After I got up the nerve to start dating after my divorce, I joined a couple of online dating sites. One, eHarmony, a pay-site, had been politely worming itself inside my brain with it’s insidiously happy commercials. I had already realized I was no good at dating casually, and eHarmony seemed more serious. People were looking for relationships, I wanted a relationship. Sounds like a match made in digital heaven.
The other was a free site called okCupid, a site where several of my friends had found their girlfriends over the years and none had been stabbed or had their apartments set afire.
So with such positive energy floating about my neurons, I decided to sign up for both.
eHarmony took about an eon to sign up for with their insane questionnaire. After it got done though, I finally started sending out my 5 questions to my matches. The way eHarmony works, is once you’re done with their questionnaire, you’re paired with some matches. You pick five questions that you would like your matches to answer, which you can custom tailor to the match. If the lady says she is family-oriented, you can talk about her desire for children to make sure you’re on the same page. Most of the people left me in that first stage of communication but a few moved quickly to the open communication stage.
One, who will be referred to as Hawaii, began to swap messages with me. Hawaii worked in the airline industry. She was bigger than the usual girl I dated, and that didn’t bother me. I just wanted to date someone nice, who wasn’t crazy. At this point, I was desperate to be wanted.
We went on a typical San Diego first date, we grabbed drinks in North Park and then walked through Balboa Park at night. I was traveling the next month and looked forward to seeing her before I flew out.
It was a decent date and we had a good time talking to each other-which is the most important thing for me.
She knew that I was going to Costa Rica, and even though we had gone on only one date, dropped the bombshell on me after a week of texting, that she wanted to come with. She had a free ticket she could use being in the industry.
Right then warning bells went off, and when faced with a crisis I had not yet to experience in my young life, said sure. I didn’t want to hurt her feelings, but I also didn’t see myself thinking this was a splendid idea.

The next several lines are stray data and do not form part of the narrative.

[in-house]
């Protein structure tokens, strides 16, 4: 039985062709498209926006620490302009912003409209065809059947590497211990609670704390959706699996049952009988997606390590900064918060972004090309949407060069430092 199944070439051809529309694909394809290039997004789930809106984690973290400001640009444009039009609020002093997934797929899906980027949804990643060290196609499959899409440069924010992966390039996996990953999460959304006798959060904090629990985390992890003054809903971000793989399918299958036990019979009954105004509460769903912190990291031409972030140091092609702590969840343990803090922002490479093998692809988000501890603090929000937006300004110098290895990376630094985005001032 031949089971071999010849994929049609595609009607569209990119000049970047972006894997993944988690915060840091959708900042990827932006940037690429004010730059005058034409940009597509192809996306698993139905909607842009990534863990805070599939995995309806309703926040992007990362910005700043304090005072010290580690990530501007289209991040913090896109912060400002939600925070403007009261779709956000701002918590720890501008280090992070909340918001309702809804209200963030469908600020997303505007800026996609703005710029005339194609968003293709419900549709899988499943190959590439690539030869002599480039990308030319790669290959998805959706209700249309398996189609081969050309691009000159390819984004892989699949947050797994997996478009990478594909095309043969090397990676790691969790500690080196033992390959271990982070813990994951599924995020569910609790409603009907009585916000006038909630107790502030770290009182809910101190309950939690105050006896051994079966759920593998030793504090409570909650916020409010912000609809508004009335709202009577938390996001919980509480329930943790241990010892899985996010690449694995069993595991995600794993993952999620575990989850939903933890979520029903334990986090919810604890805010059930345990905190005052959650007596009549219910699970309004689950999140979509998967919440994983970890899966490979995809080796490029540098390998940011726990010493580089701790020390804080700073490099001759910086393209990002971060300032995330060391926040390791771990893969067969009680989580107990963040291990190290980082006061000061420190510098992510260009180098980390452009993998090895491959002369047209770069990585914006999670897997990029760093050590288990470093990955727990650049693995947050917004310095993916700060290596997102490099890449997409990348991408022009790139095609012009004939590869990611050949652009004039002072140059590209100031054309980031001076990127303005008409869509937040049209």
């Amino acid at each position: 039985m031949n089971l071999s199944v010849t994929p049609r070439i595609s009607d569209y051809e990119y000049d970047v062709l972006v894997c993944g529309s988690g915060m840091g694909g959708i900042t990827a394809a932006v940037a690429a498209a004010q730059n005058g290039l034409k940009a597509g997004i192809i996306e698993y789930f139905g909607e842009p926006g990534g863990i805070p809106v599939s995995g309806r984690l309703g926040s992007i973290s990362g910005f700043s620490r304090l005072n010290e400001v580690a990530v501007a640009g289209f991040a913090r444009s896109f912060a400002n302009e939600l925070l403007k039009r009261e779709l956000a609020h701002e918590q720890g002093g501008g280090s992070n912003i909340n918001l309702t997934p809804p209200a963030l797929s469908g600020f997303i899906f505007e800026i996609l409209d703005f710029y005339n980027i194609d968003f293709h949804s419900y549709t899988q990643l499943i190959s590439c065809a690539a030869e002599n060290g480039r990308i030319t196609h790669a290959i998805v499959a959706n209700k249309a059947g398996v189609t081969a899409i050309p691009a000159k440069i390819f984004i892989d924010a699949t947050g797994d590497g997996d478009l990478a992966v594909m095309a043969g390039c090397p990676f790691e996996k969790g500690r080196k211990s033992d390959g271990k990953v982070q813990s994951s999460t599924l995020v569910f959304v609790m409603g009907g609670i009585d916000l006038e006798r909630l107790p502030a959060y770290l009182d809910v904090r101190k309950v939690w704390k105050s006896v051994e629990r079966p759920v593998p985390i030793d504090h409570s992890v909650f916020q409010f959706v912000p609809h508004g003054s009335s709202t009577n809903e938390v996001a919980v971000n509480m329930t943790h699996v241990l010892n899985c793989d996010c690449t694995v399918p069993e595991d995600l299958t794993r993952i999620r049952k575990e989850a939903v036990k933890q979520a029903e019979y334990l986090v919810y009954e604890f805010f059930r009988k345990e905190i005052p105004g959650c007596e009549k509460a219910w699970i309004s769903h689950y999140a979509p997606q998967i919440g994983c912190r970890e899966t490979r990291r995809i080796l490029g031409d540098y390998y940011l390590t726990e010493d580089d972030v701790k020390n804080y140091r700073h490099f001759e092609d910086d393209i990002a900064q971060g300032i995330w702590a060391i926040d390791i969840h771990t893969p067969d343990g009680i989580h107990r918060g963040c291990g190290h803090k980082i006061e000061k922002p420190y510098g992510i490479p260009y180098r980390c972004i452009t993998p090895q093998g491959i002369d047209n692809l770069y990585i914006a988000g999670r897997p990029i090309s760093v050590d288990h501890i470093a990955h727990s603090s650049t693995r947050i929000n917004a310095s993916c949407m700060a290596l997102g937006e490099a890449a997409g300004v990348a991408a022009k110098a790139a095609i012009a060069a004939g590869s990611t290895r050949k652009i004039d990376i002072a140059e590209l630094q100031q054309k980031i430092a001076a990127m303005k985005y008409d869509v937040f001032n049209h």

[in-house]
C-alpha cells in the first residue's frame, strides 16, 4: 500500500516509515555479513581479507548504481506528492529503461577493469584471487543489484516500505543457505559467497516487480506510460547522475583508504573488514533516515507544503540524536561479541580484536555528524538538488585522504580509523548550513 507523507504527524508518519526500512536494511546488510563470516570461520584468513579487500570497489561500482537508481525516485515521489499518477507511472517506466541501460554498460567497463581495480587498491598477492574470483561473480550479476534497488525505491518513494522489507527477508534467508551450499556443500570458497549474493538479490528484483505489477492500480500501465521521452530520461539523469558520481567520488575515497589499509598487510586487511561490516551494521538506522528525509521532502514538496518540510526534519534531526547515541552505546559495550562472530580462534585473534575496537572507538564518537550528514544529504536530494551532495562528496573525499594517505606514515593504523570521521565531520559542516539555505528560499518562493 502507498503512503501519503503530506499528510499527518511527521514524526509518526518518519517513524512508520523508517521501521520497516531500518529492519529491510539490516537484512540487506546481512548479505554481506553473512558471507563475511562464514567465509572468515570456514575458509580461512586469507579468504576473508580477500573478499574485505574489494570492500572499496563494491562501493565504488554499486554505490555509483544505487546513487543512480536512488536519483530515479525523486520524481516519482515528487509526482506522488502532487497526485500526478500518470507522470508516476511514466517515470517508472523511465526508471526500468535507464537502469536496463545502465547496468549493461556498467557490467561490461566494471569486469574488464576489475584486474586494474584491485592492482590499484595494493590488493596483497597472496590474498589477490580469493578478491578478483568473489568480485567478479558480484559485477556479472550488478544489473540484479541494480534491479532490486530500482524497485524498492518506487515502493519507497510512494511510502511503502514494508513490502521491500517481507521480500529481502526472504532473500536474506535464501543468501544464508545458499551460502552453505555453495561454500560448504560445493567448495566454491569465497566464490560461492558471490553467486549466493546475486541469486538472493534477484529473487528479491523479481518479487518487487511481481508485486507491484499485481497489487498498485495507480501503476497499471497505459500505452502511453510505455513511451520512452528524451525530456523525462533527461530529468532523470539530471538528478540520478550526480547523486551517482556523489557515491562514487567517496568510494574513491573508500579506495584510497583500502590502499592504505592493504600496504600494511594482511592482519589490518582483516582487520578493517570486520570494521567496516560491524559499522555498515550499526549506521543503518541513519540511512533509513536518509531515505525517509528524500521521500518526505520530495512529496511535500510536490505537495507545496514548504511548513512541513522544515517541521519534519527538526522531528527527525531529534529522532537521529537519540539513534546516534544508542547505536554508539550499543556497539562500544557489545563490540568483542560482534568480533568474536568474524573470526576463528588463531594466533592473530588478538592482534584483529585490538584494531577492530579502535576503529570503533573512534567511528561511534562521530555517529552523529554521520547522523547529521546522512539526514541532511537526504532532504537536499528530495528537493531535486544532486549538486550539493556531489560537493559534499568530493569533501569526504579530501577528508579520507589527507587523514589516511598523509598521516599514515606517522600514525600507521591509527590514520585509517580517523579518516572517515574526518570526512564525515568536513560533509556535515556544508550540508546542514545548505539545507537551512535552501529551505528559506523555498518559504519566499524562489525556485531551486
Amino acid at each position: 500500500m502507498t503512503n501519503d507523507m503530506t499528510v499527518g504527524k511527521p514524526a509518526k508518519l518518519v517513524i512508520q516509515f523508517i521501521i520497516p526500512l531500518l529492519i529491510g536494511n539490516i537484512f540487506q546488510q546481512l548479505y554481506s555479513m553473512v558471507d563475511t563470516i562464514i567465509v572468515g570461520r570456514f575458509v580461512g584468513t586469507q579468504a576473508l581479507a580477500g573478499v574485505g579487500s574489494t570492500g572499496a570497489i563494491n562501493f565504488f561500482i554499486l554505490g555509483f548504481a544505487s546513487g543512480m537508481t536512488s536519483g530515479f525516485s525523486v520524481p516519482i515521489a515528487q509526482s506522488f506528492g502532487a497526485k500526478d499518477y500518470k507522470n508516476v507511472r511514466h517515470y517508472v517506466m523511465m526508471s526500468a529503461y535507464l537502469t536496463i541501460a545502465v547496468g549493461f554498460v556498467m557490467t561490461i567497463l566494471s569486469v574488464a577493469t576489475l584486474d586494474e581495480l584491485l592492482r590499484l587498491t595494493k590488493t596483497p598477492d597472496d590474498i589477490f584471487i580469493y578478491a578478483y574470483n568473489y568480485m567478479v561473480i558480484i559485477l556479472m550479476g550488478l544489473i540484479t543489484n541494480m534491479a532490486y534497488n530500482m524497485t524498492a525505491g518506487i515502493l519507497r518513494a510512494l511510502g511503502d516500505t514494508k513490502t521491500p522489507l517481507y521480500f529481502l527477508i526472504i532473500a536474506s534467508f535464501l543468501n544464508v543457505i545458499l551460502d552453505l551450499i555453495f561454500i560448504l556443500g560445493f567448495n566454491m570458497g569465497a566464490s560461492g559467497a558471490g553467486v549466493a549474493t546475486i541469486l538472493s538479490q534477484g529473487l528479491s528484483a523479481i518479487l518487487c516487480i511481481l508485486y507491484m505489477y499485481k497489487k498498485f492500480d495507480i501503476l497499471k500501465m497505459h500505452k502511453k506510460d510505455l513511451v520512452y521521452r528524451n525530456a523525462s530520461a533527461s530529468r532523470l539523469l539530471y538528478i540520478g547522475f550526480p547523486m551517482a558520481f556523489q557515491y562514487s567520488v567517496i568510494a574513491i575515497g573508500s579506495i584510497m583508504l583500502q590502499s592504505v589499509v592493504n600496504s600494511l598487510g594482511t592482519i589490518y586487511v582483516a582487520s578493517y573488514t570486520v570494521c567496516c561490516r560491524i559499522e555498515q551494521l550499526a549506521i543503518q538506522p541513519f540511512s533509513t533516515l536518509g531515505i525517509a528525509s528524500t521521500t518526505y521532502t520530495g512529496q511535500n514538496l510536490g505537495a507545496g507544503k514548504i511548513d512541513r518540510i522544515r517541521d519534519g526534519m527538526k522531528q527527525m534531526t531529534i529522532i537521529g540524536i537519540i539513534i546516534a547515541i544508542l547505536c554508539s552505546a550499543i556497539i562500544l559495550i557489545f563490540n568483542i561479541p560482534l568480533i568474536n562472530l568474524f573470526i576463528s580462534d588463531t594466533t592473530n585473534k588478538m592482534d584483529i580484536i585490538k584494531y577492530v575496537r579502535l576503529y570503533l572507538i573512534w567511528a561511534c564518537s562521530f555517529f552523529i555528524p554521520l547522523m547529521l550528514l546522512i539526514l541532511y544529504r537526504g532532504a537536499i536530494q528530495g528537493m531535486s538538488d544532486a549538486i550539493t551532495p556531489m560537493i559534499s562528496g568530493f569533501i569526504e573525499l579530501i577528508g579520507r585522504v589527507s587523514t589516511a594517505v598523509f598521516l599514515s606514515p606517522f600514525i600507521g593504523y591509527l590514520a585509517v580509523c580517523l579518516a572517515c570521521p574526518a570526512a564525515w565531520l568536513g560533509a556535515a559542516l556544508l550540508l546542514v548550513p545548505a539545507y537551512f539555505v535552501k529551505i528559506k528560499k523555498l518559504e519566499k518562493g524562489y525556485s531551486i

What was a guy to do? I hadn’t yet mastered the art of letting someone down easy, but I think from the moment she asked the question it was a matter of “too much too soon.”
I think of the concept as a breaking point in every relationship, new or old. One person is ready to move to a certain stage in a relationship. The other person isn’t ready for that step, the person that’s ready can’t pull back the offer…and everything goes to crap.
She invited herself along on a trip for 2 in another country for a second date. Too much, too soon. When she realized the enormity of her decision, she tried to pull back.
She texted and told me that our hotel reservation should be changed, to 2 beds, so as to not make her seem easy. It wasn’t something in the words but more in the tone. She threw in some LOLs and hee-hees. The game was afoot: she was trying to use humor with the subtlety of a train. At some point she realized the magnitude of her crazy and tried to scale it back. She asked if the reservation could be changed because she wasn’t “that kind of girl.” But what kind of girl was she, then? She said she’d be ok with sleeping together, but not sex, and she didn’t know if she could trust me or not. What, you trust me enough to venture off to a third world country but not to share your bed? Holy mixed signals Batman.
Too late. She compounded her crazy with more crazy. Once she invited herself along, we were in trouble. Part of it was my fault, for not saying no right off the bat. But when a girl throws herself out there that soon, regardless of what I had said, you can’t put that back in the box.
Eventually she decided to make up a story the day before we were supposed to fly out that she couldn’t go anymore. We ironically saw each other at the airport when I flew out, but that was the last we saw of each other.
Just a classic situation of too much too soon.